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Dear Abigail: Excerpt


“As always I hope for the best”


Abigail’s journey to Washington D.C. was as much a leap into the unknown as crossing the Atlantic. She traveled with only servants. John had left Peacefield two weeks earlier, and her niece Louisa had stayed behind at the Cranch farmhouse. A shocking event had occurred. Mary took sick and was barely conscious throughout the end of the summer. She was now teetering between life and death.

It was the beginning of November, 1800, the weather was bright, the leaves browning, when Abigail left Philadelphia, turning southward. The path was clear, but dreary, a mere tedium of forests, “destitute of natural as well as artificial beauty.”> Baltimore, a thriving town dropped into a cliff sixty miles from the new capital, briefly relieved the monotony, but, it was gone in a flash, and then the woods resumed, unsettling Abigail like the infinity of the ocean. The roads were dilapidated, and bridges vanished so they had to splash through angry streams without a soul to salvage them should the carriage collapse. Worse, eight miles out of Baltimore, after stopping to see the town of Frederic, they lost their way and wandered two hours on dirt roads, pressing down or breaking off tree boughs in order to move at all until at last a black man in a cart appeared out of nowhere and pointed them to the post road. Now thickets resumed, opening every sixteen miles or so to a threadbare village—thatched cottages without glass windows and only a few black faces in sight.

At 1 p.m. on Sunday, November 16, Abigail drove into the capital. “As I expected to find it a new country with Houses scattered over a space of ten miles and trees and stumps in plenty . . . so [it is],” she wrote Mary. Washington was a city in name only, like the “wilderness” she had traversed to arrive. Stonecutters were drilling and bricklayers pulleying their fired clay in a rush to complete the President’s mansion, “a castle of a House—so I found it— . . . in a beautiful situation in front of which is the Potomac with a view of Alexandr[i]a. The court around is romantic but . . . wild.” Made of porous Virginia sandstone, the “castle” was sealed with a mixture of ground limestone, salt, ground rice, and glue that produced an illusion of sheer whiteness. It was twice as large as the Quincy meetinghouse, though no single room was finished and thirteen fires had to be fed day and night to fend off the autumn cold.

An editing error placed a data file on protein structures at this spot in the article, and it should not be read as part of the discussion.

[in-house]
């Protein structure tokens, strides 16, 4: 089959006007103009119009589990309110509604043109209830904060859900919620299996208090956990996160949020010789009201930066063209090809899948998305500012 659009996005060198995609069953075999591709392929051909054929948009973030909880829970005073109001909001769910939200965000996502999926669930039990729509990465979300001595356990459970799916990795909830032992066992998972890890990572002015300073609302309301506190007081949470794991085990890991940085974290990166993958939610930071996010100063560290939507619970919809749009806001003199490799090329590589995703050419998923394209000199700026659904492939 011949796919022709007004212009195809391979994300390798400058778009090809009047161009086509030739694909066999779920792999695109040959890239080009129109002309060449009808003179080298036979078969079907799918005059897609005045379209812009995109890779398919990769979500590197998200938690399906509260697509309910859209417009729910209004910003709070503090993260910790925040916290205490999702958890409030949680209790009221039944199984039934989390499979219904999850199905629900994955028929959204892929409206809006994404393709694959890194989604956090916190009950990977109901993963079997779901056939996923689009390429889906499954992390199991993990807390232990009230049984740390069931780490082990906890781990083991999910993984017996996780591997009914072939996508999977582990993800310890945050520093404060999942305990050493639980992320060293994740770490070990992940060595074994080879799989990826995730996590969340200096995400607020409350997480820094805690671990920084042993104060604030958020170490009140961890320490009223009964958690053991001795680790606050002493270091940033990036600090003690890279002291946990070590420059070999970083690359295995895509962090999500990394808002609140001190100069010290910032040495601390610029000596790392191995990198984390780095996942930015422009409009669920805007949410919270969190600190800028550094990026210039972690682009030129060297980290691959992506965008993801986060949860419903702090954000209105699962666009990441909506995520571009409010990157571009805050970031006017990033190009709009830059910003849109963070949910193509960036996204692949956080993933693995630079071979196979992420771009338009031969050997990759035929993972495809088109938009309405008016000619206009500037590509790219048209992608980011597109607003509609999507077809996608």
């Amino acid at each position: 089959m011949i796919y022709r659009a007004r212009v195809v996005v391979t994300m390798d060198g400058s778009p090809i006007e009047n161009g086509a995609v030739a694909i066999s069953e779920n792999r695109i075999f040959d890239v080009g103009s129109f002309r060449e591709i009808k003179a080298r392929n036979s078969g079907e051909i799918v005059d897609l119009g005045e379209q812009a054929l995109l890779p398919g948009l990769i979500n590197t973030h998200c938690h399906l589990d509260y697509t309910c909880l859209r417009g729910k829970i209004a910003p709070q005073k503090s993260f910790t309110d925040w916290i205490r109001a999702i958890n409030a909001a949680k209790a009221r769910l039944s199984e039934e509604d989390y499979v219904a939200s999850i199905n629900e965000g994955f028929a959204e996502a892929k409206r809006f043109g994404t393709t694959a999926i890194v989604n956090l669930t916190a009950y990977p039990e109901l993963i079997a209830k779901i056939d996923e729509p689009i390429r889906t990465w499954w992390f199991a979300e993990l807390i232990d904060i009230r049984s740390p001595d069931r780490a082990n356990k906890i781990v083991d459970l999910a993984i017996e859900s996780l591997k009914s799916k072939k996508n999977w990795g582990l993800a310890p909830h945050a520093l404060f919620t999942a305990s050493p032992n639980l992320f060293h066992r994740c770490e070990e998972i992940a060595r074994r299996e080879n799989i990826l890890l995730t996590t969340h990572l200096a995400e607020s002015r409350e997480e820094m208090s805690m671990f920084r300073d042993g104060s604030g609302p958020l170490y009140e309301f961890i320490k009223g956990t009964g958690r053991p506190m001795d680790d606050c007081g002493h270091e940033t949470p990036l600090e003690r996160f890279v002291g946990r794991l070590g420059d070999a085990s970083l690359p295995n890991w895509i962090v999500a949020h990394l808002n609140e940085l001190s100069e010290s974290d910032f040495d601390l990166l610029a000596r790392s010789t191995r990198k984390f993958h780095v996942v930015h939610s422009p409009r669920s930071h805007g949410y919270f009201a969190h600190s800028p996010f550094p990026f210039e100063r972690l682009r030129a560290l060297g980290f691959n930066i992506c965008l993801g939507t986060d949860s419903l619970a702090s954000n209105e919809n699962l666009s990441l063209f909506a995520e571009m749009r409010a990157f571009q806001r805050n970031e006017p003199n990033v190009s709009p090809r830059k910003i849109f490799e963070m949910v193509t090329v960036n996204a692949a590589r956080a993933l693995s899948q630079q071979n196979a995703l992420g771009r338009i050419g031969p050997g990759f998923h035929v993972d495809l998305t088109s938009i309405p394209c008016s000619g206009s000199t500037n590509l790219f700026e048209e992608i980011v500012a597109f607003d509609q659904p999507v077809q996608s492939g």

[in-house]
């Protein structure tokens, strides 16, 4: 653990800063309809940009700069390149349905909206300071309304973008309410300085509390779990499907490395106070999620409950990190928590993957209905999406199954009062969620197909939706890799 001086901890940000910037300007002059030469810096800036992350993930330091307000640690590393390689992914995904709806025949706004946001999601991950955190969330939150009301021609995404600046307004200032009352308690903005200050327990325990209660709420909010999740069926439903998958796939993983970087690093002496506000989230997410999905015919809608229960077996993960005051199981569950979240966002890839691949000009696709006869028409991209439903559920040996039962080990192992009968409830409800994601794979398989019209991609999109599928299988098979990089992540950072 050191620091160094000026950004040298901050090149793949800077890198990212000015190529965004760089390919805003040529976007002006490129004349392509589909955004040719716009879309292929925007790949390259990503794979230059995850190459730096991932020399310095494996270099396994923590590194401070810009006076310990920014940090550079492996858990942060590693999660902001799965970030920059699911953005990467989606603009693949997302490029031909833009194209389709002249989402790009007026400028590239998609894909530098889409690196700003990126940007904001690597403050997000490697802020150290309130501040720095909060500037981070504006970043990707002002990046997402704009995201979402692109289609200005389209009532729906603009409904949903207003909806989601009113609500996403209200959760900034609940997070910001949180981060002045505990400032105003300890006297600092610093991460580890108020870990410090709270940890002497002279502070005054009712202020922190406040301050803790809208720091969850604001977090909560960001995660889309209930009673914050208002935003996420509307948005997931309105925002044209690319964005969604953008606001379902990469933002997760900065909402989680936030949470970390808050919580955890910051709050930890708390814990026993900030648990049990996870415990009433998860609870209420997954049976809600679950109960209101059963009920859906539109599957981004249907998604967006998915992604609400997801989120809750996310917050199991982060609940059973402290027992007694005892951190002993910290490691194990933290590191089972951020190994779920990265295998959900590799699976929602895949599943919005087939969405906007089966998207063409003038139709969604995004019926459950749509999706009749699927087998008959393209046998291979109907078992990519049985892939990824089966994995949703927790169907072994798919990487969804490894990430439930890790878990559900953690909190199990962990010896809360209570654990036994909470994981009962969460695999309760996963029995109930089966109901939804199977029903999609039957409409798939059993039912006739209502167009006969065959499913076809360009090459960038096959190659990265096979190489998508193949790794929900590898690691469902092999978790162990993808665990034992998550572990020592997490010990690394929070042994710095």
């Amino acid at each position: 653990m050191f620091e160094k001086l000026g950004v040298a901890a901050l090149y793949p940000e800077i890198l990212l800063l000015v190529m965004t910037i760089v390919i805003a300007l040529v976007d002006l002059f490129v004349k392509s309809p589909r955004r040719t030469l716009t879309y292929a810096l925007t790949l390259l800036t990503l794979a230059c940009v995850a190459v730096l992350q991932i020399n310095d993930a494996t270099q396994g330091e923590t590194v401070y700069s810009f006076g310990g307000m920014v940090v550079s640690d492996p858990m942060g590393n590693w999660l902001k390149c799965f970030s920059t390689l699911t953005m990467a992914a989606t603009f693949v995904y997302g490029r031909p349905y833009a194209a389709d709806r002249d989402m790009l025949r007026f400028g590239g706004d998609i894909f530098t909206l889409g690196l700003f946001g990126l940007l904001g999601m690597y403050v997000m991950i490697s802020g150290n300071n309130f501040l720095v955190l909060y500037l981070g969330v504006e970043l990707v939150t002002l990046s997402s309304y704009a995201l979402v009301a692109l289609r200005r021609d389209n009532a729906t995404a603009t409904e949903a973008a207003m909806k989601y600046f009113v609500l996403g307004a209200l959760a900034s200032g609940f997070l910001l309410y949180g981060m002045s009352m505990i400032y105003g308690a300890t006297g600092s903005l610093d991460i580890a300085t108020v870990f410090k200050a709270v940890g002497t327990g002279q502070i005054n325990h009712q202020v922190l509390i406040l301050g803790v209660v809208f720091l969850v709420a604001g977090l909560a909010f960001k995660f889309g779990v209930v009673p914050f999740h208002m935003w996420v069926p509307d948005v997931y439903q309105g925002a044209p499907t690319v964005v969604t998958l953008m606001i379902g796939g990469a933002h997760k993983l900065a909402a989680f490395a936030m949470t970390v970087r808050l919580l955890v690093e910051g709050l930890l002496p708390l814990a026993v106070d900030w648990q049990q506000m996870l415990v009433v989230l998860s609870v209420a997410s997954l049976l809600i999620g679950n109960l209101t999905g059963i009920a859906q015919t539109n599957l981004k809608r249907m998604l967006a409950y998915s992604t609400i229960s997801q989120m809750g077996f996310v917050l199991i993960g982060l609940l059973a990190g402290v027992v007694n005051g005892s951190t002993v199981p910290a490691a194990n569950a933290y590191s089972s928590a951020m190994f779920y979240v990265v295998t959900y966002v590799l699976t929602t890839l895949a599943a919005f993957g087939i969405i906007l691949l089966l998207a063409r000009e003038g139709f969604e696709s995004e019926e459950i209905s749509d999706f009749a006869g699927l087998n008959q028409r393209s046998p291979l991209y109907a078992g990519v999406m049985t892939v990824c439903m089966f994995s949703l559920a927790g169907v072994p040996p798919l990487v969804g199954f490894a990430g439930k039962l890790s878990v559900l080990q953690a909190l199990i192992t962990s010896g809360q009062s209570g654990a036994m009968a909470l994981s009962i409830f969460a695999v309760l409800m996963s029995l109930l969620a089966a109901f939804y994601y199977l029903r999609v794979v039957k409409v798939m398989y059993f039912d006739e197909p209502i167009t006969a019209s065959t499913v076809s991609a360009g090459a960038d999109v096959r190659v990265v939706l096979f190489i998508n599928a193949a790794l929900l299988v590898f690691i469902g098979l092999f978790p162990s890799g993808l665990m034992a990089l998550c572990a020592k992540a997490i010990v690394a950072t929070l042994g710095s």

Because there were no stores nearby, you had to travel a mile through pathless mud to George Town, “the very dirtyest Hole I ever saw,” just to go marketing. Despite the abundance of trees, firewood was scarce because no woodcutters could be found south of Philadelphia. Bell installers were similarly elusive, so you had to walk great distances to communicate with a husband two floors above or a servant at the opposite end of the house. The whole mansion was damp, and the large reception hall on the first floor was fit only to hang laundry. But an oval space upstairs, designed to replicate George Washington’s favorite room in the Philadelphia mansion, was filled with Abigail’s mahogany furniture and already “very handsome.” One day, under the auspices of some future President’s wife with far more money than Abigail had at her disposal, it would be sublime. For now, she was “determined to be satisfied and content, to say nothing of [the] inconvenience.” It would have had to “be a worse place than even George Town” for her to balk at a three-month stay.